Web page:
Passive Picture Book Programs

As a first year librarian, I was constantly looking for new passive programming ideas.  We had a passive “mystery box” program, that the children could participate in once a week. I was getting burnt out on trying to find 5 new items every Monday to fill the box, and the kids were getting frustrated that they had to wait a week to play again.  At other libraries, the mystery box works well when most children come just once a week, but our children come to the library every day after school and in the summer.  I felt like this type of passive programming was not as enriching as it could be. Early this January, a new book came by my desk called, “28 Days: Moments in Black History that Changed the World” by Charles R. Smith.   I flipped through this and immediately wanted to turn this into a daily passive…

Passive DIY Programming for Tweens

I’m always on the lookout for hands-on passive programming that will keep my tween audience engaged during the summer. Simple paper crafts, scavenger hunts, and guessing jars are great for the younger folk, but this age group is savvier and has a penchant for a more “sophisticated” activities. To satisfy their need to design and create, our library has developed DIY projects that are low cost and easy to put together. Our program is set up to be self-serving, meaning we leave out the supplies and directions for the project and let the tweens help themselves. The supplies themselves are close to the staff desk, so if a tween does need a little help getting started, they can easily find someone to assist them. Each project is available for roughly a month and we try to stick to a budget of $50 for supplies. Here are two of my favorite DIY projects we are offering this summer:…

No-Tech No-Touch: Real Life Programming in a Pandemic

Our library is talking about how to serve children in more tech-free ways. Everyone loves a good scavenger hunt, but how do we give our community some of the fun passive activities we are used to while keeping our staff and families safe? I know we are all missing our kiddos and their grown-ups and they are missing us. We want to feel connected and lately the virtual connection doesn’t feel like enough. So I looked around to see what other libraries are doing and here are a few of the things I found. Scavenger Hunts: Check lists like hunts from Glenside Public Library District are easy to replicate and hunt lists could be tucked into books if locations are doing curbside check outs. Neighborhood hunts have also been very popular and are simple to participate in, the Northbrook Public Library’s Bear Hunt  is cute and book based. Quite a few libraries have…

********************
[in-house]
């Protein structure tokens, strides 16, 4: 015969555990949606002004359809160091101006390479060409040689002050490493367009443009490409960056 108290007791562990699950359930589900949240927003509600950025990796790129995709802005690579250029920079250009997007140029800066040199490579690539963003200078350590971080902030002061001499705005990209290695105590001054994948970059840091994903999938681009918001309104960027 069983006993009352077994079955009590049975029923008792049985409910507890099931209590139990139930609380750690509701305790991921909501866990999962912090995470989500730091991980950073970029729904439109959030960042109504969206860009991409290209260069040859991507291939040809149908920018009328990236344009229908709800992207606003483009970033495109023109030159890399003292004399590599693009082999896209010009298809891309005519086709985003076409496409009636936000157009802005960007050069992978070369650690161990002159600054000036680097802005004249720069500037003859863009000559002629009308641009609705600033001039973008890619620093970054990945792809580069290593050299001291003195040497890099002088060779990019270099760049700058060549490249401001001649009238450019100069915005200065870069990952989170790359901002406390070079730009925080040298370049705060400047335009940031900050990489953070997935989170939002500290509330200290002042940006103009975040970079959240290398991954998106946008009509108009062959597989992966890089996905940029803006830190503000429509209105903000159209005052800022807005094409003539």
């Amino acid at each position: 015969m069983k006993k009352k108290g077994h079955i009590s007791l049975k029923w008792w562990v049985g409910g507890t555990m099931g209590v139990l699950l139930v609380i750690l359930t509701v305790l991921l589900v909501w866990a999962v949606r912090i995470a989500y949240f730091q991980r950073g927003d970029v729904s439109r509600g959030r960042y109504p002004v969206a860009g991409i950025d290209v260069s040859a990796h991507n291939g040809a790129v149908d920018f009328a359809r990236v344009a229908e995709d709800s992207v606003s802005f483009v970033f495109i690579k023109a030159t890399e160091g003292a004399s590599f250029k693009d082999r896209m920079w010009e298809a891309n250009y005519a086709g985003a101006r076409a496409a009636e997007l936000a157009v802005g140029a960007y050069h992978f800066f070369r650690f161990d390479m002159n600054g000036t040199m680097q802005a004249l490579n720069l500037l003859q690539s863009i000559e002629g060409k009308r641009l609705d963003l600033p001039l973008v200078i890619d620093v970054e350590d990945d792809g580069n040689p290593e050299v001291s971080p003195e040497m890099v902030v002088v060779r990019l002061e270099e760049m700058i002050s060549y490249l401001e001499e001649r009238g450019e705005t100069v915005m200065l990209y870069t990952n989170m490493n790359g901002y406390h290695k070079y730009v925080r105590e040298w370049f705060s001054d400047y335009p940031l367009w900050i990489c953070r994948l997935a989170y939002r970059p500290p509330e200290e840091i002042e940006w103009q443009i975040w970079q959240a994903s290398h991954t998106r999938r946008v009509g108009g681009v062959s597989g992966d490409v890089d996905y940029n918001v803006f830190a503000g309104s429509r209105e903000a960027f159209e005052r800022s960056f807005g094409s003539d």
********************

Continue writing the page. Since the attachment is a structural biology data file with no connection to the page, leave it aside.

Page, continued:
Balancing Low Staff and High Program Needs

Ever since I transitioned from children’s librarian to a branch manager– I have been way more obsessed with the staffing needs that is required to run a children’s department, well. Depending on your branch, location, system, or building– children’s departments probably average anywhere from 3-15 programs a week. And while it might look to some managers or admin or even patrons, that those programs just appear magically– I know all the hard work that it takes to prepare, craft, present, and manage those programs– and all the staff needed to make those dreams possible.

Incorporating Writing into Library Programming

While attending ALA annual in Washington DC this past June, I was fortunate enough to attend a presentation titled Writing Boxes: How libraries can create diverse, welcoming, intergenerational programming to inspire writing as an integral part of supporting literacy and family engagement. I left the program inspired and ready to infuse more writing exercises into my passive programming in my children’s room. Most exciting of all was when presenter, Lisa Von Drasek, shared that the curriculum she developed for use in libraries serving youth was going to be shared for free online through permissions from The University of Minnesota. You can download the free e-book or purchase a physical copy here.

Children’s Librarians are Expert in Creating Timely Current Event Programs

This fall, voting discussions were happening spontaneously wherever adults gathered: the dinner table, the grocery line, the car radio and well beyond. Kids in our neighborhood heard snippets of local and national voting issues throughout their day.  Making sure to vote was often emphasized as a top priority. Just imagine the delight of children who walked into the Tecumseh Branch of the Allen County Public Library in Fort Wayne, Indiana when they saw a large freezer box voting booth with a “Vote for Best Pet 2018” campaign in full swing!  The premise was explained on a bulletin board directly behind the booth itself. “Dog or cat?  Your vote decides!  Customers of any age may vote from now through Tuesday, November 6th.  One vote per customer, please.  The winner will be announced with a Dog or Cat Storytime, Parade, and Victory Celebration.”  Our sole service point included voter registration cards children…